Primary tendon repair superior to physiotherapy in long-term treatment of small-to-medium rotator cuff tears
According to a study with a 10-year follow-up, tendon repair yielded superior results compared with physiotherapy in the treatment of small- and medium-sized rotator cuff tears.
“This study presents for the first time long-term results from a comparison between tendon repair and physiotherapy in the treatment of rotator cuff tears,” Stefan Moosmayer, MD, PhD, and colleagues told Healio.com/Orthopedics. “It shows that results are more stable after tendon repair and that between-group differences increase over time. This supports the use of a primary tendon repair for small- and medium-sized rotator cuff tears in younger and active patients.”
Moosymayer and colleagues collected data from 103 patients with rotator cuff tears not exceeding 3 cm. Patients received random assignment to primary tendon repair or physiotherapy with an optional secondary repair. Researchers conducted follow-ups after 6 months and at 1, 2, 5 and 10 years. Data included measurement of shoulder pain, motion and strength; patient satisfaction; Constant score; and the self-report section of the American Shoulder and Elbow Surgeons score (ASES).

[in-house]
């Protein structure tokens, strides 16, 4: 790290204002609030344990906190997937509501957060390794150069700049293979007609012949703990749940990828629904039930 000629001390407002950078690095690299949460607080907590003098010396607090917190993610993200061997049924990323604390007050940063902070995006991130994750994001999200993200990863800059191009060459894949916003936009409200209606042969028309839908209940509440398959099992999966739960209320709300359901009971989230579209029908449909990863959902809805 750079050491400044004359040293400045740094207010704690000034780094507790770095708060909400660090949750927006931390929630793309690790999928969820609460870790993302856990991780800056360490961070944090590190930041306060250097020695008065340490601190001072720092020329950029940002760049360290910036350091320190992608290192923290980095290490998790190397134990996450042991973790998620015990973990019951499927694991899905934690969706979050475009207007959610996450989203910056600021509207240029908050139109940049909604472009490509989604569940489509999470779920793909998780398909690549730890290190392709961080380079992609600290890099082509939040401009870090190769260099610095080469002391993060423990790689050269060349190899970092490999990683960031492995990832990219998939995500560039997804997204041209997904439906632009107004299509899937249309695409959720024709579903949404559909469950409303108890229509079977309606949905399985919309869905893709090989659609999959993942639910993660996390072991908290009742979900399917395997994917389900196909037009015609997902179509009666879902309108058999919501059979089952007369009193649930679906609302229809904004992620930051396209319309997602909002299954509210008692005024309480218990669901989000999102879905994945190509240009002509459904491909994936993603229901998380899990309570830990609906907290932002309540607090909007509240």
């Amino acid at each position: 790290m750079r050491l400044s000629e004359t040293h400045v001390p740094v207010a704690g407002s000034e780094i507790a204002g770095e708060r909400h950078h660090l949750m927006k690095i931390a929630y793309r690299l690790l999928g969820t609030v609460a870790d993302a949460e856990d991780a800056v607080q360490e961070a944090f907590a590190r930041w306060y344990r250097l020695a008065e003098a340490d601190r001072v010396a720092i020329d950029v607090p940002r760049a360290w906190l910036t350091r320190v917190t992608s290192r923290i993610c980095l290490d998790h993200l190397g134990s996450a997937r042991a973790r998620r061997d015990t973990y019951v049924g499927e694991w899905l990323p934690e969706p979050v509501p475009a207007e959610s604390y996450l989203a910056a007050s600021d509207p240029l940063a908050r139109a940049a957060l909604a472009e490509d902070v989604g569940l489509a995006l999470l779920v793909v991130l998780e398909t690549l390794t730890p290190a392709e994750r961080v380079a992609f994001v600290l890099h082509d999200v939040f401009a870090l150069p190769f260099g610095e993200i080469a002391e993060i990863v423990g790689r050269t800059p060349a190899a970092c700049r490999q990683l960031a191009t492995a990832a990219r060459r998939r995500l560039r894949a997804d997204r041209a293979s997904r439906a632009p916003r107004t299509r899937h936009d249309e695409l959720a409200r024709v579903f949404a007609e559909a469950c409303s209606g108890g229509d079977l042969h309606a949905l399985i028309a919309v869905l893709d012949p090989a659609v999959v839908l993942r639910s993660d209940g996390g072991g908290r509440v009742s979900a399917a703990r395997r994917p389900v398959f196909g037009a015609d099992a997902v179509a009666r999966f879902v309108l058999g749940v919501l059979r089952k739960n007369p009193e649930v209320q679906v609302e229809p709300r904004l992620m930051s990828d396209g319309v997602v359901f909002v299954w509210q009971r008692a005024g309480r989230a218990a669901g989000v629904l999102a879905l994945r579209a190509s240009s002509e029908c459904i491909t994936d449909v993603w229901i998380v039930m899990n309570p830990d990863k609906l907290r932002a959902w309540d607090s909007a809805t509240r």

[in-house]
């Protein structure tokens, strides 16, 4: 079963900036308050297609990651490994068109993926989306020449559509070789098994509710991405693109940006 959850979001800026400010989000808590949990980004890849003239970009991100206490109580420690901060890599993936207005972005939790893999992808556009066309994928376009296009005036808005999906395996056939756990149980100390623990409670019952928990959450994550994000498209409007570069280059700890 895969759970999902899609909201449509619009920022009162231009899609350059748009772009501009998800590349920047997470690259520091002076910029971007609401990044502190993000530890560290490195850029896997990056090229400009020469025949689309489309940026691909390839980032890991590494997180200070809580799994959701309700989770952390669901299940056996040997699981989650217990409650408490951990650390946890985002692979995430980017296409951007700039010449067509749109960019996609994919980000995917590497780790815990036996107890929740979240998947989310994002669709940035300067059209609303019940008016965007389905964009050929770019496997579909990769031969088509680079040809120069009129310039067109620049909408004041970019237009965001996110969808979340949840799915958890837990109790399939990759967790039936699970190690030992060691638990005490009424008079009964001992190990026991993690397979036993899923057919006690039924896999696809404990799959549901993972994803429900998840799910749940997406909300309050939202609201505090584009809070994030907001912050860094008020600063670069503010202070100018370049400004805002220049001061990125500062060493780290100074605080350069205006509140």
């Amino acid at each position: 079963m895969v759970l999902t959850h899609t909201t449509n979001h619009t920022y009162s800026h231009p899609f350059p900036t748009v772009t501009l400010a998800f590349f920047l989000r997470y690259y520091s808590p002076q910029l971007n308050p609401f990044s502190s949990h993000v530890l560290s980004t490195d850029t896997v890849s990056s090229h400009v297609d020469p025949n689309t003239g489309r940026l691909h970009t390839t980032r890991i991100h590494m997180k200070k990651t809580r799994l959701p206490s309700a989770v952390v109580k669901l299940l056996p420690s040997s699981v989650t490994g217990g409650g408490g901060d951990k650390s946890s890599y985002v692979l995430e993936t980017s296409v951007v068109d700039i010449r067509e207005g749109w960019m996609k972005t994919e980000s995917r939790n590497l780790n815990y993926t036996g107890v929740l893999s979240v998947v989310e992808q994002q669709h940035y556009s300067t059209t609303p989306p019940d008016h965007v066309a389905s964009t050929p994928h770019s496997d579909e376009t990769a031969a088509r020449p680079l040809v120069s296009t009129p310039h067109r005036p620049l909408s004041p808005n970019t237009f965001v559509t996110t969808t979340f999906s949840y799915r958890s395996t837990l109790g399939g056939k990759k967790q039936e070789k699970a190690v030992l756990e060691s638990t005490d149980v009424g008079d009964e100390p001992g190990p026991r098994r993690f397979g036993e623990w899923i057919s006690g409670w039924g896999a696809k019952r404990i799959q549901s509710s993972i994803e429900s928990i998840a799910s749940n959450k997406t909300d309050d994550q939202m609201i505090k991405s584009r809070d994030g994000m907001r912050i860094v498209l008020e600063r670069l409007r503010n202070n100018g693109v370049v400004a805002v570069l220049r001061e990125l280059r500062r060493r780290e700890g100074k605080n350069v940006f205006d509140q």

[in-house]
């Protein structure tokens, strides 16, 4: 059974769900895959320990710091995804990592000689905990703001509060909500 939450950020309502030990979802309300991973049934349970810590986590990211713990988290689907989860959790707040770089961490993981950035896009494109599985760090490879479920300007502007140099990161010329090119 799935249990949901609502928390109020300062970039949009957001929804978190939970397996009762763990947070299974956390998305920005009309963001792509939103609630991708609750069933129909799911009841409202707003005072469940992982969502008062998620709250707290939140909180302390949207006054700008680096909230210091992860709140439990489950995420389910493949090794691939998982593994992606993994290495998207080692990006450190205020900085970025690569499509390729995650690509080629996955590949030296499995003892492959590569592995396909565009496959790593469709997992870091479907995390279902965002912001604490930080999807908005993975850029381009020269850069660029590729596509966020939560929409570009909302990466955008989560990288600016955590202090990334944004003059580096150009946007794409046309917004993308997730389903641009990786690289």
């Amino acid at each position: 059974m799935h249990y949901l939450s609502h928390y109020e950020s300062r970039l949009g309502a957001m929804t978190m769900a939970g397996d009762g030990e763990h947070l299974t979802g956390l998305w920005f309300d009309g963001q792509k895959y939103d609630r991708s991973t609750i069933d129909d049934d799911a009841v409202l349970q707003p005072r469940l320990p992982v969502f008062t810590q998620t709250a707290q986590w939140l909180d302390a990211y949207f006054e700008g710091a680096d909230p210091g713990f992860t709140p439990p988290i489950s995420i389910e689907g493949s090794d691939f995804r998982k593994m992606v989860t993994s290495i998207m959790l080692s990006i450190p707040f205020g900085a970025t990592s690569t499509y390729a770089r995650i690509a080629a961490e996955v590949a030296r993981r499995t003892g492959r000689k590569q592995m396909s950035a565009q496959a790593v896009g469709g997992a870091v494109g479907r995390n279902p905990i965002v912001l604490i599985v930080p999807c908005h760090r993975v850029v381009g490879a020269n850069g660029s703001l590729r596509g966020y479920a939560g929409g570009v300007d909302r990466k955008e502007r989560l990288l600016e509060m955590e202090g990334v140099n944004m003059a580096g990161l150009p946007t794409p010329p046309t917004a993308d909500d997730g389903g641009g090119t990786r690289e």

Treatment efficacy was higher for primary tendon repair at all follow-ups. At long-term follow-ups, shoulder function remained stable in the surgical group but declined in the physiotherapy group. After 10 years, primary tendon repair displayed preferable outcomes on the Constant score (P = .002), the ASES (P = .001), a 10-cm visual analog scale for pain (P < .001), pain-free abduction (P = .007) and pain-free flexion (P = .01).
The 10-year follow-up rate for all patients was 97%. Fourteen patients opted for secondary surgery after physiotherapy. These patients scored 10 points lower on the Constant score than the primary repair group (P = .03).
“It is known that unrepaired tears can widen over time and we suspect that over the 10-year study period, anatomic tear deterioration in the physiotherapy group may have led to worse outcomes,” researchers said. – by Julia Lowndes
Disclosures: Moosmayer reports he received a grant from the South-Eastern Norway Regional Health Authority.